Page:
HIV Testing & Treatment as Prevention
Research released in late 2011 indicated those with HIV who are receiving antiretroviral therapy have very low amounts of the virus in their bodies, which can prevent the passing of the virus to others. Unfortunately, only half of those living with HIV are receiving consistent care and an estimated 28 percent have their virus under control. (Source: CDC)
The CDC now recommends that all Americans be tested for HIV at least once, and that those at greater risk get tested once a year or more often. Early detection of HIV and immediate and consistent treatment of the disease can not only extend the lifespan of the person infected, but also drastically reduce the spread of HIV.
Beginning in fall 2012, The Health Foundation of Greater Indianapolis awarded its first round of grants in line with the new national priority of funding HIV testing & treatment as prevention, which supports this latest research.
Direct Emergency Financial AssistanceThrough a partnership with local entrepreneur, Phil Denton, The Health Foundation created the Gregory R. Powers Direct Emergency Financial Assistance (DEFA) program in the late 1990s to provide needed assistance to Hoosiers living with HIV/AIDS in emergency situations. DEFA funds are distributed by The Health Foundation to grantees that provide hands-on care management and assistance including The Damien Center, Eskenazi Hospital (formerly Wishard Hospital) and the LifeCare program at IU Health Methodist.
These agencies then administer DEFA funds to meet the individual emergency needs of HIV/AIDS infected persons. In 2014, DEFA funds provided assistance to 2,081 patients. The top five emergency needs were:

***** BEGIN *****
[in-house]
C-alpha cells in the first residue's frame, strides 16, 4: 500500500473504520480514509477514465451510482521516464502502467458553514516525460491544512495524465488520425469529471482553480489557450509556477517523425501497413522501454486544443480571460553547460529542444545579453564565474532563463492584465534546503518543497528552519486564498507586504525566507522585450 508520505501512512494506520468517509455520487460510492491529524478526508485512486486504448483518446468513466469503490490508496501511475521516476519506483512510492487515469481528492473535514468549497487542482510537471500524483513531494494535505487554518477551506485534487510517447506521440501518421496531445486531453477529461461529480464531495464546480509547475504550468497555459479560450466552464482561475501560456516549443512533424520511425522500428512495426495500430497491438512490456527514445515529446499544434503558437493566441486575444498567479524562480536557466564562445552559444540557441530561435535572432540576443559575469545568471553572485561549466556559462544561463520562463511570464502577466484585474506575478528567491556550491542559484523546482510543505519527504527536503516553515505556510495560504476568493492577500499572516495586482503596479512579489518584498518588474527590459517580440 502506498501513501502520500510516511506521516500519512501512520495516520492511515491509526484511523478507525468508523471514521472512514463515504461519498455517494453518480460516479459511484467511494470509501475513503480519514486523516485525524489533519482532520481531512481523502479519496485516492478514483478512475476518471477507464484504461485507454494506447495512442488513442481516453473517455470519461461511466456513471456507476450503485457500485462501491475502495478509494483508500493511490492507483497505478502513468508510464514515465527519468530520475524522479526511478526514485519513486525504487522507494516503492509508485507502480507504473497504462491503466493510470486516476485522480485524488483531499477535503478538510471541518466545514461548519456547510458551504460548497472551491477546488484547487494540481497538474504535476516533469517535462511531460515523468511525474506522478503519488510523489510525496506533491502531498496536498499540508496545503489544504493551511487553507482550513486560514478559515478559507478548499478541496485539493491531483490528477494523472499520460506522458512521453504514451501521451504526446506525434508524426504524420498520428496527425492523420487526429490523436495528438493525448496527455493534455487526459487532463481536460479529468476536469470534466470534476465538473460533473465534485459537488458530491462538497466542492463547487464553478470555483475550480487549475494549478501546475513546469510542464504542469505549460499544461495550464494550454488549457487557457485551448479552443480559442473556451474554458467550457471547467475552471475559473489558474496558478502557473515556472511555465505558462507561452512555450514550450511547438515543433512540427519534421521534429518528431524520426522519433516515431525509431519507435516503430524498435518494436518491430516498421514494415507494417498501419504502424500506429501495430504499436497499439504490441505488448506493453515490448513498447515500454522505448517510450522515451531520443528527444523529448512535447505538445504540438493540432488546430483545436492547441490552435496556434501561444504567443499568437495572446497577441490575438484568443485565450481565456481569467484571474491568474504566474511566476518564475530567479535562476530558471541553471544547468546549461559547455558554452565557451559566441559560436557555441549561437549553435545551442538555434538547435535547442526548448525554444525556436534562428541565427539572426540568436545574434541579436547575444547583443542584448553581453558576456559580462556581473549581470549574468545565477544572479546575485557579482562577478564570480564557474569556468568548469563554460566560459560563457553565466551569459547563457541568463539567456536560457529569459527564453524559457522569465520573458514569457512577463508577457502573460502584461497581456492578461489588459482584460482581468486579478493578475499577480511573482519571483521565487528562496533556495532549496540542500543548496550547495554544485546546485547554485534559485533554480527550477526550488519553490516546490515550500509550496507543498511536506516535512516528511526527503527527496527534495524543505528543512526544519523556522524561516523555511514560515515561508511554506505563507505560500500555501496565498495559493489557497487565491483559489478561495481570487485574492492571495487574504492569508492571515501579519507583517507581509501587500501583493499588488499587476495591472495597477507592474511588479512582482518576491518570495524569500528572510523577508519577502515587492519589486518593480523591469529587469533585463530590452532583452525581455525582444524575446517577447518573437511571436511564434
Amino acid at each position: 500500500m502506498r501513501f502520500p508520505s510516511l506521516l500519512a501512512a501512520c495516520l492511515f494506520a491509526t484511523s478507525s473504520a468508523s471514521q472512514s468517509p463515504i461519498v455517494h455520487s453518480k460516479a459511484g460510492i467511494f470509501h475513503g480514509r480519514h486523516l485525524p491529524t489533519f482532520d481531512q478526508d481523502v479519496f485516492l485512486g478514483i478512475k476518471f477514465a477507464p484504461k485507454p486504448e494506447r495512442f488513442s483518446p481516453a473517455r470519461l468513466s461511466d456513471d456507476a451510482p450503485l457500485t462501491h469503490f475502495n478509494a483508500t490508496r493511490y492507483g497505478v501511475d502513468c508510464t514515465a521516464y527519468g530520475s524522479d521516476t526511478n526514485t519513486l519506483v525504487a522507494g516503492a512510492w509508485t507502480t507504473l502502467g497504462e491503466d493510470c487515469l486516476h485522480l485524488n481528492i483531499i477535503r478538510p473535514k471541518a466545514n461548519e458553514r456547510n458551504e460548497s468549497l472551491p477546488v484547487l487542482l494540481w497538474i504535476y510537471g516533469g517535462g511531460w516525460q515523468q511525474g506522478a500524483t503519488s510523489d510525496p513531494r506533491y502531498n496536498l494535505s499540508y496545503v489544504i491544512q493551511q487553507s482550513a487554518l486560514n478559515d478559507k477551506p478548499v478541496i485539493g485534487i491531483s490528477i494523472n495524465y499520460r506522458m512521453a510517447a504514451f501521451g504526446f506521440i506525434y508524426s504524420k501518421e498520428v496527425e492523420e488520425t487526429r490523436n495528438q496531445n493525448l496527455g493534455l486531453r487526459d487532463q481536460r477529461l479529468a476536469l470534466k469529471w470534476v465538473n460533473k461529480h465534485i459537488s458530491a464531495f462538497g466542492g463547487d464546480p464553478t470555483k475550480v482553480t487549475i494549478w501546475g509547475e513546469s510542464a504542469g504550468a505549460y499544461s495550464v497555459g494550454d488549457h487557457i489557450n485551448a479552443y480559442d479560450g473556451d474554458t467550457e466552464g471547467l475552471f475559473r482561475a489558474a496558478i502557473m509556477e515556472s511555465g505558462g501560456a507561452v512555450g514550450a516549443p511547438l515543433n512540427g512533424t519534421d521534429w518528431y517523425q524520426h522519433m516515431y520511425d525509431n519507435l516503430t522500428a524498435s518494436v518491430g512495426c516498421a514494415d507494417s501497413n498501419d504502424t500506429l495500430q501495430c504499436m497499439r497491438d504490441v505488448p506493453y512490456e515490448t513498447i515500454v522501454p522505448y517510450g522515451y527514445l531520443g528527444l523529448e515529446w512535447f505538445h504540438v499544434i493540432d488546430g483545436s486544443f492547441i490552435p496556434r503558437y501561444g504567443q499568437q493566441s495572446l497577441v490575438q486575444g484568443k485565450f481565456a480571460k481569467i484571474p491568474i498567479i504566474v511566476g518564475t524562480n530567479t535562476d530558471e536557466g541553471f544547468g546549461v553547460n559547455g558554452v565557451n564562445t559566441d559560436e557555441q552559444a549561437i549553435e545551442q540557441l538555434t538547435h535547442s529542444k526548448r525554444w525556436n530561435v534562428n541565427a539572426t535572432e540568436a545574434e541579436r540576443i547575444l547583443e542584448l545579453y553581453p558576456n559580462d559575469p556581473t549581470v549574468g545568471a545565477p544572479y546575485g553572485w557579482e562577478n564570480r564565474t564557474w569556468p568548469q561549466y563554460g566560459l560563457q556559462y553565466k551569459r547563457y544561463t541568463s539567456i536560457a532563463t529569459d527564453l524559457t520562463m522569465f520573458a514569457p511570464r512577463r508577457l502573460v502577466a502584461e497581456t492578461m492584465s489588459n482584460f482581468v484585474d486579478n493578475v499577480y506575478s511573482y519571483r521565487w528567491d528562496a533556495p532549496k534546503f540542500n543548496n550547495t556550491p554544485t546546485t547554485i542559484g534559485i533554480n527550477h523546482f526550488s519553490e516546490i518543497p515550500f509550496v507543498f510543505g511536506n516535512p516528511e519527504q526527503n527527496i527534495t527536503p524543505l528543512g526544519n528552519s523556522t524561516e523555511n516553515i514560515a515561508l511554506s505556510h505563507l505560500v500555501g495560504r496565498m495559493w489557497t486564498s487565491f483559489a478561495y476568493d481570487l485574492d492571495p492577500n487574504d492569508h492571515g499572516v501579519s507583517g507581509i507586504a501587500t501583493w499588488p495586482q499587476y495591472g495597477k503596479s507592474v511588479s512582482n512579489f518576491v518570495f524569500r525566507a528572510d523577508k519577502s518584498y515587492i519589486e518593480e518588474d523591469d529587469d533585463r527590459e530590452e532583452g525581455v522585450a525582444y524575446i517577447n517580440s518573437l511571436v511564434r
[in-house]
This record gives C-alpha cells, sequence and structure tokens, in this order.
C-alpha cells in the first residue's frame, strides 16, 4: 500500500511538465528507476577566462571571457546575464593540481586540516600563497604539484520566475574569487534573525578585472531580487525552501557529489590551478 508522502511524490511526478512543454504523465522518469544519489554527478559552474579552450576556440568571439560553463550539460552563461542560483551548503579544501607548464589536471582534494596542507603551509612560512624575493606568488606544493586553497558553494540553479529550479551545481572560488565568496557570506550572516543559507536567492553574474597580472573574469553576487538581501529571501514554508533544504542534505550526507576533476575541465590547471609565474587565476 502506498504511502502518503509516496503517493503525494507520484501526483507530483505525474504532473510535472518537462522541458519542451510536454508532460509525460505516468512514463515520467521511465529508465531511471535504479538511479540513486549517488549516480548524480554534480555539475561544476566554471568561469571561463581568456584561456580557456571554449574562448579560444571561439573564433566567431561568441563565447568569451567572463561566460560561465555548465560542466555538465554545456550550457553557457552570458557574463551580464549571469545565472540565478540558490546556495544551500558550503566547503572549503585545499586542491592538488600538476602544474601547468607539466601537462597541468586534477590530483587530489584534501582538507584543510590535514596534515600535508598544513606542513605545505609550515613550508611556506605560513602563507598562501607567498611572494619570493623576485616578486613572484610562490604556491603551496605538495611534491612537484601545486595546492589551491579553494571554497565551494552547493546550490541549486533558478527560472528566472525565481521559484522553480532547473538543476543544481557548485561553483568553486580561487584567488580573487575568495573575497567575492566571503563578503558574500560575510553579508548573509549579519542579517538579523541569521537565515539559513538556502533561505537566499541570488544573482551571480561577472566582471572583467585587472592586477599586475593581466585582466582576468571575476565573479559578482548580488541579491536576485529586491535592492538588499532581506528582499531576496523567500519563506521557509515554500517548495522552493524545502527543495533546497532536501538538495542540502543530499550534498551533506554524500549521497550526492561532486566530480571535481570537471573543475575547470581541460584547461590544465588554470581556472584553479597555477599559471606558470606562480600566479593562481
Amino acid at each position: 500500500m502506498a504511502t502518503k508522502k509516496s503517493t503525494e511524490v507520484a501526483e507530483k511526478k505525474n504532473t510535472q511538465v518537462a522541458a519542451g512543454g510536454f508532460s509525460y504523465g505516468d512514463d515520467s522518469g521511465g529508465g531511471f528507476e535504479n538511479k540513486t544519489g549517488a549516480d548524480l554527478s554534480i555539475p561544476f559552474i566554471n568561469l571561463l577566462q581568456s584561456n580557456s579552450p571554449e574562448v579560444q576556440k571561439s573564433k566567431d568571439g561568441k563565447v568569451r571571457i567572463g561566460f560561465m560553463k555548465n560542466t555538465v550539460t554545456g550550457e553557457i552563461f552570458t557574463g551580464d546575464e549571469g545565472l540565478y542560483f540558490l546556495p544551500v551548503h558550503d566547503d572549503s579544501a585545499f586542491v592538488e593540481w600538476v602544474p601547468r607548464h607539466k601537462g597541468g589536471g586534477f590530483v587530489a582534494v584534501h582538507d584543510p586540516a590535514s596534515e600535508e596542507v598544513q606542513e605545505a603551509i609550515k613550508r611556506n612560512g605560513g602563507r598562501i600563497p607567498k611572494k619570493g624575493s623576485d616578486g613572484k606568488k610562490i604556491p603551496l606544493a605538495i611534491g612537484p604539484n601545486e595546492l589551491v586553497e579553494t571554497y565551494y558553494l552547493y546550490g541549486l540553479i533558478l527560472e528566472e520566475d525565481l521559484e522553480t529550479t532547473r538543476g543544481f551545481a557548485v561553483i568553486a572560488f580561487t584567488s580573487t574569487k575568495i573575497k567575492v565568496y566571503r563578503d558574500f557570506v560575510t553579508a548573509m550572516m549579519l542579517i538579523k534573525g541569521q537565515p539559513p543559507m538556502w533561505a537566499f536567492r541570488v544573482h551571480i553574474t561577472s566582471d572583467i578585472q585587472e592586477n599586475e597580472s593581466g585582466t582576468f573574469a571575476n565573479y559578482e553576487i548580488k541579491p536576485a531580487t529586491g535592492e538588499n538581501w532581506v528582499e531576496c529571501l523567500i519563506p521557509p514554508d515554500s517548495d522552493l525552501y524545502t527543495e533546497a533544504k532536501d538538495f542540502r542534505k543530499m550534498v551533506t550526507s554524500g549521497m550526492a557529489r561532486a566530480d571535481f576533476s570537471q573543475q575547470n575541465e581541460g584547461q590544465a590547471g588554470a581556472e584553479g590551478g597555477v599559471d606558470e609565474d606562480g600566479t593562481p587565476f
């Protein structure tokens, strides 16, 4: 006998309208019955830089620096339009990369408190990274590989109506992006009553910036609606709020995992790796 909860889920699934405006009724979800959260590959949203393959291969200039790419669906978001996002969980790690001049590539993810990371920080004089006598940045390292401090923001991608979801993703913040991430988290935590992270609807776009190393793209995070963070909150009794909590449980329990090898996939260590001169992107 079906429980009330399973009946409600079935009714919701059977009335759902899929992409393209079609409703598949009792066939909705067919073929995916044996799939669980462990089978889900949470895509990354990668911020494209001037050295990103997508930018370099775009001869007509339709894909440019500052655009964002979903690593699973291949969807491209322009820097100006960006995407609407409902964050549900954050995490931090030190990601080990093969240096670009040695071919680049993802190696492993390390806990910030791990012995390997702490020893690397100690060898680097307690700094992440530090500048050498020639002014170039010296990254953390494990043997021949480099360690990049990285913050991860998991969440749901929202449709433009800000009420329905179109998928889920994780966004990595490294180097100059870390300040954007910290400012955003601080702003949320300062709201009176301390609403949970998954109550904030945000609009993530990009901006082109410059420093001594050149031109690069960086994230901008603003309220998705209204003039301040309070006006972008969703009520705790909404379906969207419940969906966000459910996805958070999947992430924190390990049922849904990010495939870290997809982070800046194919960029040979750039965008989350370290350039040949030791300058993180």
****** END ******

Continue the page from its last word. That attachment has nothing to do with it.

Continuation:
1. Nutrition and Emergency needs (39.05 percent)
2. Transportation (16.07 percent)
3. Rent or mortgage assistance (12.66 percent)
4. Insurance co-payments (12.486.34 percent)
5. Medication assistance (6.27 percent)
NAMES ProjectThe Health Foundation of Greater Indianapolis is honored to be the host organization for The NAMES Project Indiana, more commonly known as the AIDS Quilt.
In June 1987, after losing many friends to AIDS, Cleve Jones created The NAMES Project. The idea of a quilt, offering warmth and comfort, with the names of the many people who have struggled with AIDS was combined into a powerful piece of artwork. As the size of the Quilt has grown (over 46,000 individual panels) so has the Quilt's impact. It continues to be a powerful memorial, as well as an impressive tool for prevention education. Portions of the Quilt are displayed in churches, schools, government centers, and various events worldwide.
For more information regarding obtaining panels of the Quilt for a display, please contact us at (317) 630-1805, or Click Here for a Quilt request form.
HIV Testing SitesThe Indiana State Department of Health’s Counseling, Testing, and Referral program coordinates the efforts of local HIV counseling and testing sites. Click here to find a site that offers counseling, testing and other services in your area.